Secure Data Management in BIRN. Karl Helmer Massachusetts General Hospital September 6, 2011 For the BIRN Consortium. Talk Outline:. BIRN Overview Data Services Overview Example Use Cases: -Function BIRN (FBIRN) Data Federation -Pathology Viewer Project Working with BIRN.
Download Policy: Content on the Website is provided to you AS IS for your information and personal use and may not be sold / licensed / shared on other websites without getting consent from its author.While downloading, if for some reason you are not able to download a presentation, the publisher may have deleted the file from their server.
Secure Data Management in BIRN
Massachusetts General Hospital
September 6, 2011
For the BIRN Consortium
-Function BIRN (FBIRN) Data Federation
-Pathology Viewer Project
“to advance biomedical research through data sharing and online collaboration”
Challenges … Opportunities
What is the main challenges of collaborative science?
The challenge is heterogeneity in both:
BIRN is driven by the things our users want
Develop Capabilities – i.e., our ability to:
Sites and Collaborators
Use Case 1: Function BIRN (FBIRN)
Multisite Study of Schizophrenia
Ozyurt, Keator, et. al. Neuroinformatics. 2010 Dec;8(4):231-49.
Automated image upload to Data Grid/HID for sharing (DICOM -> NIfTI)
Result Images and XML wrapper in Data Grid
(FIPS, SPM, FreeSurfer,etc)
Results with standard descriptions in HID (i.e. data provenance)
Computer aided scale input via clinical data entry interface and remote tablet PC interface
Multi-Site User Query
Keator, et. al. IEEE Trans Inf Technol Biomed. 2008 Mar;12(2):162-72.
Adjust to user and project preferences, relax for > performance
Fewer vulnerabilities for data security
Collaborative project data sharing
Improve small file transfer performance
Improve large file transfer performance
The BIRN Pathology project began in early 2010
Objective was to create a new shared resource for the research community: an online collection of pathology data, including very high resolution microscopy images
Initial user group consists of pathologists
ISI developing the infrastructure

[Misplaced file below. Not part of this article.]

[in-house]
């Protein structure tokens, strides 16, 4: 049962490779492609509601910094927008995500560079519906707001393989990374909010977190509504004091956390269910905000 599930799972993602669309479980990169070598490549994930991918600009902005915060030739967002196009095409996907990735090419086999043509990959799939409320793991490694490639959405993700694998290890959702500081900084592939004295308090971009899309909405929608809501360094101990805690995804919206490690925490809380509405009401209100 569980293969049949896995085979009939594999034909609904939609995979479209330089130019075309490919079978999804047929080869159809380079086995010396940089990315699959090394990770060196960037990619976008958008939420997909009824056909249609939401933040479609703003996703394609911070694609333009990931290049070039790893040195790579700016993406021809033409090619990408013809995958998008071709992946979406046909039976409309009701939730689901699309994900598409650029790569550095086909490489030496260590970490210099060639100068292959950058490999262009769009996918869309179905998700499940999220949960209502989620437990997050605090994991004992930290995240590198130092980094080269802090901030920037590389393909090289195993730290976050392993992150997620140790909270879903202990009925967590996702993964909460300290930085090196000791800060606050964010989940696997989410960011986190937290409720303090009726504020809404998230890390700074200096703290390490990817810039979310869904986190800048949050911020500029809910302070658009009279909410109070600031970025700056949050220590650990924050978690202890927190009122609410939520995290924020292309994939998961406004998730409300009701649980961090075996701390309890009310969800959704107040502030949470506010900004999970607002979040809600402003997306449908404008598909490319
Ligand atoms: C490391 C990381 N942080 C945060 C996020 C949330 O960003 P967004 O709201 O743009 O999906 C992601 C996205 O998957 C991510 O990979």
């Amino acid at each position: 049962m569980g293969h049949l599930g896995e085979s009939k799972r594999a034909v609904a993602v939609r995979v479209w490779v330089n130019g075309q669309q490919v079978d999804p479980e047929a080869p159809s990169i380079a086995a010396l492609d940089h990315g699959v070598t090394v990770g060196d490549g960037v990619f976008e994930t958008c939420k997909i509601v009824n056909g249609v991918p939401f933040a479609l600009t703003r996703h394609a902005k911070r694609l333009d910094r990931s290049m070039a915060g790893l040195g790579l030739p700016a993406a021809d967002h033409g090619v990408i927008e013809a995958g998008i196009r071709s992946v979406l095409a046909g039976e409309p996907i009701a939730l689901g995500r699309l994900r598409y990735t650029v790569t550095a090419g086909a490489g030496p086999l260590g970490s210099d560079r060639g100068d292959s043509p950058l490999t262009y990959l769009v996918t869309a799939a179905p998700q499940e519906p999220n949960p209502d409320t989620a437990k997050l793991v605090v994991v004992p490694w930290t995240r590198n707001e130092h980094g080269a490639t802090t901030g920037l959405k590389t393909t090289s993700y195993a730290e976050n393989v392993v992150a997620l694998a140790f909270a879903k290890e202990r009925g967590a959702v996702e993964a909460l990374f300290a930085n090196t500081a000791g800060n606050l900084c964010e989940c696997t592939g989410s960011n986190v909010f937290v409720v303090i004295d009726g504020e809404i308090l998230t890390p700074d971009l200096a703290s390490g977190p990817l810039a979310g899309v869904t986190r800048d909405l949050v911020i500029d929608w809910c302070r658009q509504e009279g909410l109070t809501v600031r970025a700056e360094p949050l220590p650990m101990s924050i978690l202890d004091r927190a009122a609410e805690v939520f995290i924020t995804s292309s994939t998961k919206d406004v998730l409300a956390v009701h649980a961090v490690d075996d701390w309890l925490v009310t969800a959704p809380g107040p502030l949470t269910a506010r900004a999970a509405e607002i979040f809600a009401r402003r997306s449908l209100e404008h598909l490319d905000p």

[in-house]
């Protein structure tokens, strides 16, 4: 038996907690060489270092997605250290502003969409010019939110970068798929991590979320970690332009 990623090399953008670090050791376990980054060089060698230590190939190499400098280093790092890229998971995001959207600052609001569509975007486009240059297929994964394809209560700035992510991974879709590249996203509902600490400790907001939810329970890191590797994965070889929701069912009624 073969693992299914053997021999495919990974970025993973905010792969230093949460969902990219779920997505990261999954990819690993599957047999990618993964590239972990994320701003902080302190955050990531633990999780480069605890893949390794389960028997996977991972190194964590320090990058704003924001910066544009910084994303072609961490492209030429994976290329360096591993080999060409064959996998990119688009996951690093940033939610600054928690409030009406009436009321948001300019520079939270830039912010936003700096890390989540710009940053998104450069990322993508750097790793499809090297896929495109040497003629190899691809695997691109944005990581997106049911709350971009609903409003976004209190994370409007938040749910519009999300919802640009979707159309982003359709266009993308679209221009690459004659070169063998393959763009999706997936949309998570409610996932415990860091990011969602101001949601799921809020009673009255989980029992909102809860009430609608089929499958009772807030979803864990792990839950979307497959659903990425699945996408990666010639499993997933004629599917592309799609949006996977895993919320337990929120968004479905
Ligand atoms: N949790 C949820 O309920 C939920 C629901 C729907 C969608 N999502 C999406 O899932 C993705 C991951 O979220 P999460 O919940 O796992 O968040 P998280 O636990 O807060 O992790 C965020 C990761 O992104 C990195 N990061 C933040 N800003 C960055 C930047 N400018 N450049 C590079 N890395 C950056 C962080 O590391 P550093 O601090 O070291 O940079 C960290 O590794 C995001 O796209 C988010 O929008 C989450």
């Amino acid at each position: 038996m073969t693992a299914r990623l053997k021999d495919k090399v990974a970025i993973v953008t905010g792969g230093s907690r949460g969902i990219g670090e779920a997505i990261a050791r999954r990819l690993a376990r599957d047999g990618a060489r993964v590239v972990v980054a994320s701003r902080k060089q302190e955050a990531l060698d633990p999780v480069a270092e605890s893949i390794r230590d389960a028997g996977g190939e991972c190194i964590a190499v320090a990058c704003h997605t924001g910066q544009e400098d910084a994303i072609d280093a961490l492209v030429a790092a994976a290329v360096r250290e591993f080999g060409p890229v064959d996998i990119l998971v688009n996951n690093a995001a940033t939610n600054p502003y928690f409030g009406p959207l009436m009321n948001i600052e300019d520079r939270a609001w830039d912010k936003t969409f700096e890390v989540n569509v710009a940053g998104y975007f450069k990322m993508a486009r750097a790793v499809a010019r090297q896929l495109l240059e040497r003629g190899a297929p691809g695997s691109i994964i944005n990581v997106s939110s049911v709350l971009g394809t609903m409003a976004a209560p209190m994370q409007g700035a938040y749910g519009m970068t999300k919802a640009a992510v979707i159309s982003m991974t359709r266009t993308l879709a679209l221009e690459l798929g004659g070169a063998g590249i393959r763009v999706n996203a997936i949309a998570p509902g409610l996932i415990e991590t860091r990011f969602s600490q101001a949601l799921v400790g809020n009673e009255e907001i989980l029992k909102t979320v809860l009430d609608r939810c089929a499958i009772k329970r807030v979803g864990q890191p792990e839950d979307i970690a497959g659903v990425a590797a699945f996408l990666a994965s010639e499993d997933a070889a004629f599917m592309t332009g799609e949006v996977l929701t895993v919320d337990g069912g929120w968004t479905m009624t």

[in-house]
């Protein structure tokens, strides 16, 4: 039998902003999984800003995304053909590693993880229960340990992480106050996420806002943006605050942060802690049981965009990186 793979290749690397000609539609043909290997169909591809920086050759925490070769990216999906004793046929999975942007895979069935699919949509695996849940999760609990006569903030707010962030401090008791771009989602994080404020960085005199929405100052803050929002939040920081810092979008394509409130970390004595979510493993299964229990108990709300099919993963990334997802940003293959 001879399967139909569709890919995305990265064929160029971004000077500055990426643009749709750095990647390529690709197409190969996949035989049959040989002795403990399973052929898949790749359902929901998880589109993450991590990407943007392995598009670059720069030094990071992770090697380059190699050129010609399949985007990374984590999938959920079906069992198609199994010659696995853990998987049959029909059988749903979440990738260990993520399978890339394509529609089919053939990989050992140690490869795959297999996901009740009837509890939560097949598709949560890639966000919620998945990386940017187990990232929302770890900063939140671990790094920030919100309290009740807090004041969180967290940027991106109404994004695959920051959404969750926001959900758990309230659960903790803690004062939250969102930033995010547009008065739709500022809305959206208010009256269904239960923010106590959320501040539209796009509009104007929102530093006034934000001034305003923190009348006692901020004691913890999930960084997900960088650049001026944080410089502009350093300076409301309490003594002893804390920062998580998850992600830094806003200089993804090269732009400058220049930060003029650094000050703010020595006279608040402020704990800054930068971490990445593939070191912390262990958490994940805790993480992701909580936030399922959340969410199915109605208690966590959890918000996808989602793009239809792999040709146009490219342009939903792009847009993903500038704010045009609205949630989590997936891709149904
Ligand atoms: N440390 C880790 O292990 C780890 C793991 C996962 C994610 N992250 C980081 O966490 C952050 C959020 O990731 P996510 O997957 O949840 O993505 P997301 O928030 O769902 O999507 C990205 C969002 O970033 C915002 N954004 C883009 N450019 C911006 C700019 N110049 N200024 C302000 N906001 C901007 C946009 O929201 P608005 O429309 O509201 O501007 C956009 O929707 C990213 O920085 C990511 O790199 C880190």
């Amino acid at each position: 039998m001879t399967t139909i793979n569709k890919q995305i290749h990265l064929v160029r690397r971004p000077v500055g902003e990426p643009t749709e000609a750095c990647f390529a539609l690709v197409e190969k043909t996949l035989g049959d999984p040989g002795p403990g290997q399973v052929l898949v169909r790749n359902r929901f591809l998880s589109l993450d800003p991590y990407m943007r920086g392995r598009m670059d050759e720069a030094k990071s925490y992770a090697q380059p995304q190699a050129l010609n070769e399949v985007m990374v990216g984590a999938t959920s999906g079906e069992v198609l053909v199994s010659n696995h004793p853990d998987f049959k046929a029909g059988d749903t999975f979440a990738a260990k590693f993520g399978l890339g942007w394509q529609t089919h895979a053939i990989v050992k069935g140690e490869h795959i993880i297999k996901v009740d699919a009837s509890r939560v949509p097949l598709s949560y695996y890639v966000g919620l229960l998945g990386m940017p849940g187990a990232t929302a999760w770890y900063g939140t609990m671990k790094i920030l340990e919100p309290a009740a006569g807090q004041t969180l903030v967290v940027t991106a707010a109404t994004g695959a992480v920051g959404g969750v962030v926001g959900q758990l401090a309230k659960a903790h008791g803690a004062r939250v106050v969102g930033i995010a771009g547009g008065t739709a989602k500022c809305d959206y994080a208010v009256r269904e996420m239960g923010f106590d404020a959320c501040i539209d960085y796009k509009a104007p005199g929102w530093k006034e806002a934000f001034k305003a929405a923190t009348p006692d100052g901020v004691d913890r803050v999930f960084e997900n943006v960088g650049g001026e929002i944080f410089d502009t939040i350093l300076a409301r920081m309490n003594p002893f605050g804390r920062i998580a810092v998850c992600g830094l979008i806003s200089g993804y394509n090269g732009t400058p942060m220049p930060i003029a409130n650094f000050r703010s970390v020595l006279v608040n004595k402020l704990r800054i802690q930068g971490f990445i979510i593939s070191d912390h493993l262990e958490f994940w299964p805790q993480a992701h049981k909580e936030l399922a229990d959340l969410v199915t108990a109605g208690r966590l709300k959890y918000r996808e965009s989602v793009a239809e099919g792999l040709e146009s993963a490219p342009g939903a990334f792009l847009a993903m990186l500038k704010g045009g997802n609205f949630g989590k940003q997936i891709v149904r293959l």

Early phases: rapid prototyping and iteration with users to build out the core data model, user workflows and user experience, and investigation of microscopy tools
January 2011: packaged (RPM), documented (wiki), released (YUM repo) the version 1.0 of the system
Ongoing enhancements to data model, microscopy image support, refactoring of system into reusable components
Application (e.g., Pathology)
Other BIRN “Capabilities”
3rd Party Tools
Scientists need to create custom web-accessible databases to share data within and between research groups.
Scientists store data on spreadsheets, need to manage this data (DBMS), and expose it programmatically (WS REST)
Scientists need to share high resolution (100X) images over relatively low bandwidth networks.
Scientists need to annotate and share annotations on images.
Scientists need to search their databases using full-text queries and field-based “advanced” search queries.
Pathologists create images in proprietary microscopy formats, annotate the images, and need to upload them to a web-accessible database for sharing among collaborating sites.
Pathologists associate metadata and supplementary files with their microscopy images.
BIRN Pipelines for Visual Informatics and Computational Genomics
IvoDinov, Fabio Macciardi, Federica Torri, Jim Knowles, Andy Clark, Joe Ames, Carl Kesselman, and Arthur Toga
Next Generation Sequence Analysis
Pipeline Library of Solutions
Pipeline Web-Start (PWS)http://pipeline.loni.ucla.edu/PWS
Community Pipeline Workflowshttp://www.MyExperiment.org/workflows
Working with BIRN
Email address: email@example.com
Joe Ames: firstname.lastname@example.org
BIRN is supported by NCRR and NIH grants 1U24-RR025736, U24-RR021992, U24-RR021760 and by the Collaborative Tools Support Network Award 1U24-RR026057-01.